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AIA Diversity and Inclusion > Tools for Firms > Best Practices – What Works? What Doesn’t?

Best Practices – What Works? What Doesn’t?
By Lauren Bostic, Assoc. AIA
AIA Board Diversity Council

The following are a few practices that can improve individual and team performance, recruit diverse employees, and increase overall profitability. Firm recipients of the AIA Diversity Recognition Program listed below have enacted these and other diversity practices.

Know Your Community

Organizations that make a commitment to engaging the community they serve will be better equipped to communicate and create relationships within that community. In addition to participating in local events as a group, some firms have established formal partnerships with neighboring schools and universities. They offer education, mentorship, scholarships, and internships to members of underrepresented groups as well as support of work visas to international employees.

Benjamin Vargas, FAIA, presents a certificate to PBS&J’s Jeffrey Jerrels, AIA. The firm is a recipient of the 2009 AIA Diversity Recognition Program.

Embrace Difference

Recruit individuals who represent a variety of educational, professional, and cultural backgrounds. Make people feel that their differences are valued and that everyone has something unique to offer as people and not just employees. This may go beyond daily work related tasks and lead to opportunities to celebrate these differences through social activities or sharing personal experiences.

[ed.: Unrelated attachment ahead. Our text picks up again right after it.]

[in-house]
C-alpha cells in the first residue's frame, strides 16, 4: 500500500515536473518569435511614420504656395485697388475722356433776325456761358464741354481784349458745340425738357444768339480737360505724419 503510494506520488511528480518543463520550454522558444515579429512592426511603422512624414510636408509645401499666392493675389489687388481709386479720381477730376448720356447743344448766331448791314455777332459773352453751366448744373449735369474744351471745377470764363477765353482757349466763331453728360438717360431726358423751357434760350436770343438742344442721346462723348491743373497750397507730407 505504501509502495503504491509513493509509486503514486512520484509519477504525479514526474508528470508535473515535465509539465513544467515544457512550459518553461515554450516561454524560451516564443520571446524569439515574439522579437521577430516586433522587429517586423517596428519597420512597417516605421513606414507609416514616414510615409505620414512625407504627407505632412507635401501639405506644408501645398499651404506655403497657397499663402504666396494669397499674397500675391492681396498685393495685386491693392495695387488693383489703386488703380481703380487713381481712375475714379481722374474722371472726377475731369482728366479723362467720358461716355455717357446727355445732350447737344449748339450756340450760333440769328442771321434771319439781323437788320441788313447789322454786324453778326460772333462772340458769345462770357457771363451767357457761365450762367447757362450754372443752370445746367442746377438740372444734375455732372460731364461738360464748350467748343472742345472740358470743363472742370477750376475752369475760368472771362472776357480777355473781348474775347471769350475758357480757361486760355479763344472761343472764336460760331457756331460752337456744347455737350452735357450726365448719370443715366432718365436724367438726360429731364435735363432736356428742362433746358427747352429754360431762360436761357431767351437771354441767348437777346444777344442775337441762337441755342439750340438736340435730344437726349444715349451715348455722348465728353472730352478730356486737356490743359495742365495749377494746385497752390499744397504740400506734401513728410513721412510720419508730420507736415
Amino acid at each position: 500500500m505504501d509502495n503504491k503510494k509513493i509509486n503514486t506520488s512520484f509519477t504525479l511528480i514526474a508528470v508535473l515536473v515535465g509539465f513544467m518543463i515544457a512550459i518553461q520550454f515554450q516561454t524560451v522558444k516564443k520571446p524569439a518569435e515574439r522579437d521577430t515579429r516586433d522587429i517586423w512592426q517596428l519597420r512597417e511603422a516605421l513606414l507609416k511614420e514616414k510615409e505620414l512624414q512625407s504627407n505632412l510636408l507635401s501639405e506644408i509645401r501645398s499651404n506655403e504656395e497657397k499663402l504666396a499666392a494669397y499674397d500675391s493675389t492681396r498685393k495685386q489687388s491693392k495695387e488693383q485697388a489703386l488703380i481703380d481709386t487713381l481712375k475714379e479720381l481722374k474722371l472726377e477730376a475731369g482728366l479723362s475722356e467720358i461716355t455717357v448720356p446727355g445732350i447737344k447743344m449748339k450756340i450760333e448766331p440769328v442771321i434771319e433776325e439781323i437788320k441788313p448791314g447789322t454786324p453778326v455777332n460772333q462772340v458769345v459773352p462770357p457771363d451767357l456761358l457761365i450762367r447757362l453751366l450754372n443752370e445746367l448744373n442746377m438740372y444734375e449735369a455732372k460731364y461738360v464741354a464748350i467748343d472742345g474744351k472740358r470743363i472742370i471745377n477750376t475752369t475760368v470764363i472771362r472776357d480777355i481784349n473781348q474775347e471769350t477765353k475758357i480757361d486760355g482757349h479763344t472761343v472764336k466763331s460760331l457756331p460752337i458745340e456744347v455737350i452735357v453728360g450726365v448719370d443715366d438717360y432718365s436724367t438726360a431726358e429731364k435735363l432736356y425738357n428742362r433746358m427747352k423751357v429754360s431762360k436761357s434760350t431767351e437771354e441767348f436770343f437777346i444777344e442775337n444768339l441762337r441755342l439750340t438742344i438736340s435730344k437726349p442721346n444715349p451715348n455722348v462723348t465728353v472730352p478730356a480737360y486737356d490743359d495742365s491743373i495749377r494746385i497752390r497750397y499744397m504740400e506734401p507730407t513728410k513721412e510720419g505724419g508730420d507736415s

Create an Inclusive Environment

Do not equate years of experience with level of leadership and do not restrict efforts such as recruitment and diversity training to Senior staff. Increased communication can improve productivity and lessen confusion. Rather than relying on information to be passed from person to person, create forums for people to provide feedback, whether it’s through team/ firm-wide meetings or satisfaction surveys.

Stop Pigeonholing

Are you placing people in positions that will prevent them from developing new skills and advancing in the firm? Imposing limitations on people is a quick way to lower morale and decrease trust within a staff. Having the ability to enhance skills is important for all employees, but particularly for interns and young architects who attempt to complete a wide range of requirements for licensure and enhance their own professional development.

HOK: Diversity Awareness and Inclusion Initiative – Offices Nationwide

KKE Architects: Architectural Youth Program – Minneapolis, MN

BRR Architecture: Diversity Committee, Support Programs, Leadership Opportunities, and Community Caring Program – Merriam, KS

PBS&J: Diverse Practice – Offices Nationwide

Click here for other recipients of the AIA Diversity Recognition Program.


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